News & Insights

Home » News & Insights » Free speech issues flare up in updated NYC anti-discrimination guidelines

Free speech issues flare up in updated NYC anti-discrimination guidelines

Liability, Litigation, NYC

The city’s human rights commission published new guidelines last Friday, and eagle-eyed observers quickly noted the 29-page document included stringent, potentially unconstitutional limits on freedom of speech and expression. NYC’s human rights law prohibits discrimination, as well as harassment, on the basis of national origin. The updated guidelines state that usage of the terms “alien” or “illegal alien” with the intent to “demean, humiliate, or harass a person” constitute a violation of citizens’ rights, to be punishable by up to $250,000 in fines. [1]

Although harassment is not a form of protected speech, the prohibition of the terms “alien” and “illegal alien” drew attention because the terms exist in federal law (this is especially true of the standalone word “alien”). For many, prohibition of using the term, especially with such heavy penalties, is both a violation of the First Amendment and impractical. Many types of contracts, including rental agreements, may include this type of legal language.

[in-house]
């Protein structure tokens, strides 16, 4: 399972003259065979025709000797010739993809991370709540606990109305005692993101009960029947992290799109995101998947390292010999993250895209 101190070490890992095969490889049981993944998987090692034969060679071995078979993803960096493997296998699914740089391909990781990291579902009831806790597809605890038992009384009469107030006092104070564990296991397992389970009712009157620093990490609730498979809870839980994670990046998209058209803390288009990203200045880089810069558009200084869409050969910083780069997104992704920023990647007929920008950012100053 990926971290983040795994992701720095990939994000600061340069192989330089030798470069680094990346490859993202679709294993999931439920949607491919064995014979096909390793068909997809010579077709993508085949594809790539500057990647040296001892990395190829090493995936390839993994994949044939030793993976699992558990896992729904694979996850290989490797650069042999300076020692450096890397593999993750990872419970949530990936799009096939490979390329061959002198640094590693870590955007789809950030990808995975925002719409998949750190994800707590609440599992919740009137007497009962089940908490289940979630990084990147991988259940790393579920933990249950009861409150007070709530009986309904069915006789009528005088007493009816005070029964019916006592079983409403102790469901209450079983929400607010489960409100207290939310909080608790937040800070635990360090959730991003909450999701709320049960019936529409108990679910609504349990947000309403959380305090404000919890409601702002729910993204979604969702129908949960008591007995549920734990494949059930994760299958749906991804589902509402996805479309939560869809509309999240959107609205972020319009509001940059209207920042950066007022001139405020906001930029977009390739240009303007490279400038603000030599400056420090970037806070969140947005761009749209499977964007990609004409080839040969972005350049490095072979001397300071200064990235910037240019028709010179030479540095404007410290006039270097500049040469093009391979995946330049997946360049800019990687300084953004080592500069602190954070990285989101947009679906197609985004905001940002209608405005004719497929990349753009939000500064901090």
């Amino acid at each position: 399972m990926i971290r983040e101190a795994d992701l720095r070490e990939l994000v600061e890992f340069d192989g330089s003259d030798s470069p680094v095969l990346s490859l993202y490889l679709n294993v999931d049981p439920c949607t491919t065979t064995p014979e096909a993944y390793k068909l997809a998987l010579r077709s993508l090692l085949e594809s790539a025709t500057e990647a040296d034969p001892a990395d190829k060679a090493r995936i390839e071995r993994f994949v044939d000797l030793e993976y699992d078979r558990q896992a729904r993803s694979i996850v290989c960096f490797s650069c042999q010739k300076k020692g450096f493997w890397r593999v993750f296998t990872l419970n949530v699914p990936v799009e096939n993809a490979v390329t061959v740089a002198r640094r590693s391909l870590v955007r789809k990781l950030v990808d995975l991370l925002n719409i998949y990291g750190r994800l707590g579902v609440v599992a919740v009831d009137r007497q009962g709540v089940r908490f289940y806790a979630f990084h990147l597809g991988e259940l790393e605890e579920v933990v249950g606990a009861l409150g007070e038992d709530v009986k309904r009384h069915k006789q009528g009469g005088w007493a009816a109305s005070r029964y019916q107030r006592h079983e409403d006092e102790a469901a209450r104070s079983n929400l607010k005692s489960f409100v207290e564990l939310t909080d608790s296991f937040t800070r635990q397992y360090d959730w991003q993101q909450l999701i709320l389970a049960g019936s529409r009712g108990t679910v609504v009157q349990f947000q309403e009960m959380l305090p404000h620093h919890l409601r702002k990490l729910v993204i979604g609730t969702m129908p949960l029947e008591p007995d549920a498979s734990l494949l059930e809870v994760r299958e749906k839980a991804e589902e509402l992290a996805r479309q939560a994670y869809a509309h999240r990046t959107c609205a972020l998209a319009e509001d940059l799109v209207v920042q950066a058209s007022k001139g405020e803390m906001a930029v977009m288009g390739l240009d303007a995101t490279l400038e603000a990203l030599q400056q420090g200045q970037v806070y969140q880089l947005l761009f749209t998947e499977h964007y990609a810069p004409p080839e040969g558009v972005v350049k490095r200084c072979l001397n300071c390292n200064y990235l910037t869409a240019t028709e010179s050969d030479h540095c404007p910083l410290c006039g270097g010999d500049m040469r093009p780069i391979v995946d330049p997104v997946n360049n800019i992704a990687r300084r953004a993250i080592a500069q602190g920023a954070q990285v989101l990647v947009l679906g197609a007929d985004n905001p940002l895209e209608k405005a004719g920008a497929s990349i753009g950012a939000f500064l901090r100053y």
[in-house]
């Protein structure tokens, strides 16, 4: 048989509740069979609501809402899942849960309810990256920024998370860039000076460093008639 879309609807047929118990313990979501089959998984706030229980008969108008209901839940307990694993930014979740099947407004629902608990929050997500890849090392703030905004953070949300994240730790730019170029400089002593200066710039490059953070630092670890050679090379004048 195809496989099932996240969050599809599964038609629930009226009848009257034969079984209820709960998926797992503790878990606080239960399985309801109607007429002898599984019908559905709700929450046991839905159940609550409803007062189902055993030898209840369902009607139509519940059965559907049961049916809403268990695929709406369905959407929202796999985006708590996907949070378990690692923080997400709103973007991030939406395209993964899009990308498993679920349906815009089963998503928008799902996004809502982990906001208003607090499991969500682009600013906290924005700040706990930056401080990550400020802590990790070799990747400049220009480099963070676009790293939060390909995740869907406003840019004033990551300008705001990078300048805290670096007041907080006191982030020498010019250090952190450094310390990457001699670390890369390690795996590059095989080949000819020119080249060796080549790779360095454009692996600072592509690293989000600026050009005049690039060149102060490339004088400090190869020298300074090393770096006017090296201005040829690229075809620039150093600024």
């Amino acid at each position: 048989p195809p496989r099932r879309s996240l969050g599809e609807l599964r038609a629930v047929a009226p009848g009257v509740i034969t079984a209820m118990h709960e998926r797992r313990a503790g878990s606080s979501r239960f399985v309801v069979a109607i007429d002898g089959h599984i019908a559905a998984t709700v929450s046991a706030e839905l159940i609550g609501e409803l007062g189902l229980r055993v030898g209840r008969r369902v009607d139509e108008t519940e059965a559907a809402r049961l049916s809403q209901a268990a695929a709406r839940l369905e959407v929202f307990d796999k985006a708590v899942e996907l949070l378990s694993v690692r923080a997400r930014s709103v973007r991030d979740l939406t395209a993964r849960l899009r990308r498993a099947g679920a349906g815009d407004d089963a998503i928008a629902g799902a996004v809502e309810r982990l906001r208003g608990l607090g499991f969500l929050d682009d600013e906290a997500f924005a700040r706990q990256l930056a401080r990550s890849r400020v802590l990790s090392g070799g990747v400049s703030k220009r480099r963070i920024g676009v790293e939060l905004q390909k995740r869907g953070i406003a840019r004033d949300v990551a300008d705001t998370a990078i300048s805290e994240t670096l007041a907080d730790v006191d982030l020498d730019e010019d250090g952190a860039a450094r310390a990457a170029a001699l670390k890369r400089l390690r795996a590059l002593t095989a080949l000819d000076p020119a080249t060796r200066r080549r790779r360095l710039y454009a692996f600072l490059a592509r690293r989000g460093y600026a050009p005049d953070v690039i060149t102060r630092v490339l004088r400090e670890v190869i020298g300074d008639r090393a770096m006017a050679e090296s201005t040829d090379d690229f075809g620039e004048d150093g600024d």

The guidelines also define other actions as discrimination, including mocking someone for their accent, demanding store customers speak English, and threatening to call immigration services on tenants if they complain about repairs. It seems likely the guidelines will be challenged, as they appear to conflict with freedom of speech even as they seek to protect immigrants and citizens not born in the United States. Since more than one in three New Yorkers was born abroad, the new guidelines will undoubtedly be tested quickly and broadly as they come into effect.

[1] Herreira, C. (October 2019) New York City Bans Term ‘Illegal Alien’ In New Anti-Discrimination Guidelines from Huffington Post Accessed October 7 2019

Recent Posts

Is Your Co-Op or Condo ADA Compliant?

A shareholder in your co-op has recently become disabled and your building’s entrance is not fully accessible. Is the co-op responsible for modifying the entrance so it accommodates the disabled resident? Accommodations required by Title III of the American...